Firstly create a database called SecurityWorkbench for the workbench just to try things out. Then…

For this part of the exercise, log in as database owner and execute the following section. This builds a couple of base tables and puts some pretty sensitive information in one of them that you wouldn’t want anyone but the sysadmin to see. Then we’ll create various modules that will each access the data and extract just safe parts of it. We’ll create a chain to show ownership chaining. We’ll also show how to use dynamic SQL safely, and how to do it recklessly and stupidly in a way that allows access to the base tables even when you have no direct permissions to SELECT from it.

Building the database

Delete the table we create if it exists, so we can do it over and again.

The customer table in the dbo schema. In reality, we probably wouldn’t do this, of course but it serves for a demo.

And we’ll now add some data to it.

Now we’ll add an address table in dbo schema. First we delete it if it exists, so we can do this test over and again.

Create the address table in dbo schema.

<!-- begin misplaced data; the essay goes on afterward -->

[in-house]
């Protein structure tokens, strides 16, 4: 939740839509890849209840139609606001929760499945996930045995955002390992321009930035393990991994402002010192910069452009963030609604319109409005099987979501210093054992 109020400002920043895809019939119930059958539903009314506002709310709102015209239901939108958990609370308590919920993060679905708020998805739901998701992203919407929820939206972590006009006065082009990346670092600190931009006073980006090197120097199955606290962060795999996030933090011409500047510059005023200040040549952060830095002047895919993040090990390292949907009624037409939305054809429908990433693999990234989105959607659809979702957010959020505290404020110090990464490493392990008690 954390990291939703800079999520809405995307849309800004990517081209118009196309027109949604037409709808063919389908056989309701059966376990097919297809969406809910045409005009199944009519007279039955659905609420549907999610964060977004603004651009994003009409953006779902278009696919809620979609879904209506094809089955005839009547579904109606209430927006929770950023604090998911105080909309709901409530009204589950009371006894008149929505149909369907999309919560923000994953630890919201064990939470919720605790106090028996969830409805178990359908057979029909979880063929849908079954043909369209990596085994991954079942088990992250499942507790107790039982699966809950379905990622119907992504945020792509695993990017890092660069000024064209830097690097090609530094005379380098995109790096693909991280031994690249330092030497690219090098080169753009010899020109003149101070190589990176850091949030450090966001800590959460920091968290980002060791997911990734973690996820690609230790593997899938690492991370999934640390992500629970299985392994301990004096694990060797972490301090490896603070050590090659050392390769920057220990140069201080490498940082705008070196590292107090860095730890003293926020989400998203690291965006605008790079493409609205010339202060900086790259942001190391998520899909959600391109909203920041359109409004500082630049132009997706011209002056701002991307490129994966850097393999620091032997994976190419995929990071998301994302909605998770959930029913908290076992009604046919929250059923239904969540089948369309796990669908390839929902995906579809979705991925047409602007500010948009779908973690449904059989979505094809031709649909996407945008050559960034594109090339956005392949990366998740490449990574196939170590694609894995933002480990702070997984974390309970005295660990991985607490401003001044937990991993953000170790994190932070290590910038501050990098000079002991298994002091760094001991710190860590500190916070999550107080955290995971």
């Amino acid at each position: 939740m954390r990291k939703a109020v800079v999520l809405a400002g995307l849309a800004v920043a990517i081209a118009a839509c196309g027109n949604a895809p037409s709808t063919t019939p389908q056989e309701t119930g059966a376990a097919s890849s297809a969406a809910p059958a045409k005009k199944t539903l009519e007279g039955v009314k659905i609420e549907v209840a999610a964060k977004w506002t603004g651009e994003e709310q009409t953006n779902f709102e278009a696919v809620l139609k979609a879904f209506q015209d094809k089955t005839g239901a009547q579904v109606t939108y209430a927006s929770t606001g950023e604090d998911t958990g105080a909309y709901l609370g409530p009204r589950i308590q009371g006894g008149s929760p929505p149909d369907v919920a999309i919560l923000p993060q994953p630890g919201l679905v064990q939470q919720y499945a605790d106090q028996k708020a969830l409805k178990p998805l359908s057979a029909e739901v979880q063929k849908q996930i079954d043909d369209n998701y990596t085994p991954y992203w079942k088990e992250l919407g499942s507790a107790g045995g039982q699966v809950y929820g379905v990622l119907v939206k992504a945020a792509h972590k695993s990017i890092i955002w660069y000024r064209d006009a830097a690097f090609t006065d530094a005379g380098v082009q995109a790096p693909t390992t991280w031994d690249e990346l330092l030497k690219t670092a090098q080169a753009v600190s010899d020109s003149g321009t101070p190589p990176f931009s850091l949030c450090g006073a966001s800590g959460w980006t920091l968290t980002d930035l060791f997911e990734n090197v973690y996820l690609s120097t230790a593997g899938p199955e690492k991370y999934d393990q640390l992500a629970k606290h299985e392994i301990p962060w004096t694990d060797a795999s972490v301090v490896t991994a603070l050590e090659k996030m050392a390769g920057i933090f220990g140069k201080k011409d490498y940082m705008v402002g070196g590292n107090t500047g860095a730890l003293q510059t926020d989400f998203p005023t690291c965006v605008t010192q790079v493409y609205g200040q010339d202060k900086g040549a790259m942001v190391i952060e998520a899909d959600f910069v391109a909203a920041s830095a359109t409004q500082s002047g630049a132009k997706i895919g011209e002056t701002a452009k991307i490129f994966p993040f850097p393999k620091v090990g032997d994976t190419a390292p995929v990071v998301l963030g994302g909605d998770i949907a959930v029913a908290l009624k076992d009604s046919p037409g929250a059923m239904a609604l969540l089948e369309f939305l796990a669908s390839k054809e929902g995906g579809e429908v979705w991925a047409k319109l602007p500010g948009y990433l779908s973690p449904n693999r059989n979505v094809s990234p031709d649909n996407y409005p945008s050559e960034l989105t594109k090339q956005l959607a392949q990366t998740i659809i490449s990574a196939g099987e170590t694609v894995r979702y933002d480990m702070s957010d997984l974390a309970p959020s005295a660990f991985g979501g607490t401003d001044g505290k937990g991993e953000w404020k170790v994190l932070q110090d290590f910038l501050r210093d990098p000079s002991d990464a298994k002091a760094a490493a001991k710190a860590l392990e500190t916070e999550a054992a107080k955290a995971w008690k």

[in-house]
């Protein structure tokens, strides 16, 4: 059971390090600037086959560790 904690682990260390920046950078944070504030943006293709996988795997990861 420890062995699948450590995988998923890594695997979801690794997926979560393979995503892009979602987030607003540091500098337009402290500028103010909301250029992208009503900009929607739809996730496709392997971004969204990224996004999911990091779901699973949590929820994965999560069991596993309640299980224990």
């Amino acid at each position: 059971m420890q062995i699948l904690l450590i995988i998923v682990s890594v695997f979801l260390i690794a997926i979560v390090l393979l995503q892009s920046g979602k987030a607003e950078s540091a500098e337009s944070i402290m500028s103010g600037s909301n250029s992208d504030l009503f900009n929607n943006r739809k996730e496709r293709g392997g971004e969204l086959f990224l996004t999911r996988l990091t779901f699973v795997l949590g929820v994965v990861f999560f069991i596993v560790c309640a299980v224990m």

SQL Injection

SQL Injection usually comes through the failure of the application programmer to filter the input from the user to ‘escape’ or otherwise change SQL string-delimiters in input from the user, or pass numbers unvalidated. So, when a user types in CM5 4RS for his postcode, then the application programmer might take it into his or her head to construct, on the fly, the SQL string…

Instead of using parameters, the progreammer does it simply by concatenating the components of the SQL String together. If so then it is the work of a moment for a hacker to type the following into the postcode field of the application.

Instead of:

He types …

… which is then automatically converted into:

With obvious results, and no apparent error.

Let’s simulate this entirely in SQL just to show you how easily this happens. Firstly we’ll put in innocent parameters and then some malicious ones.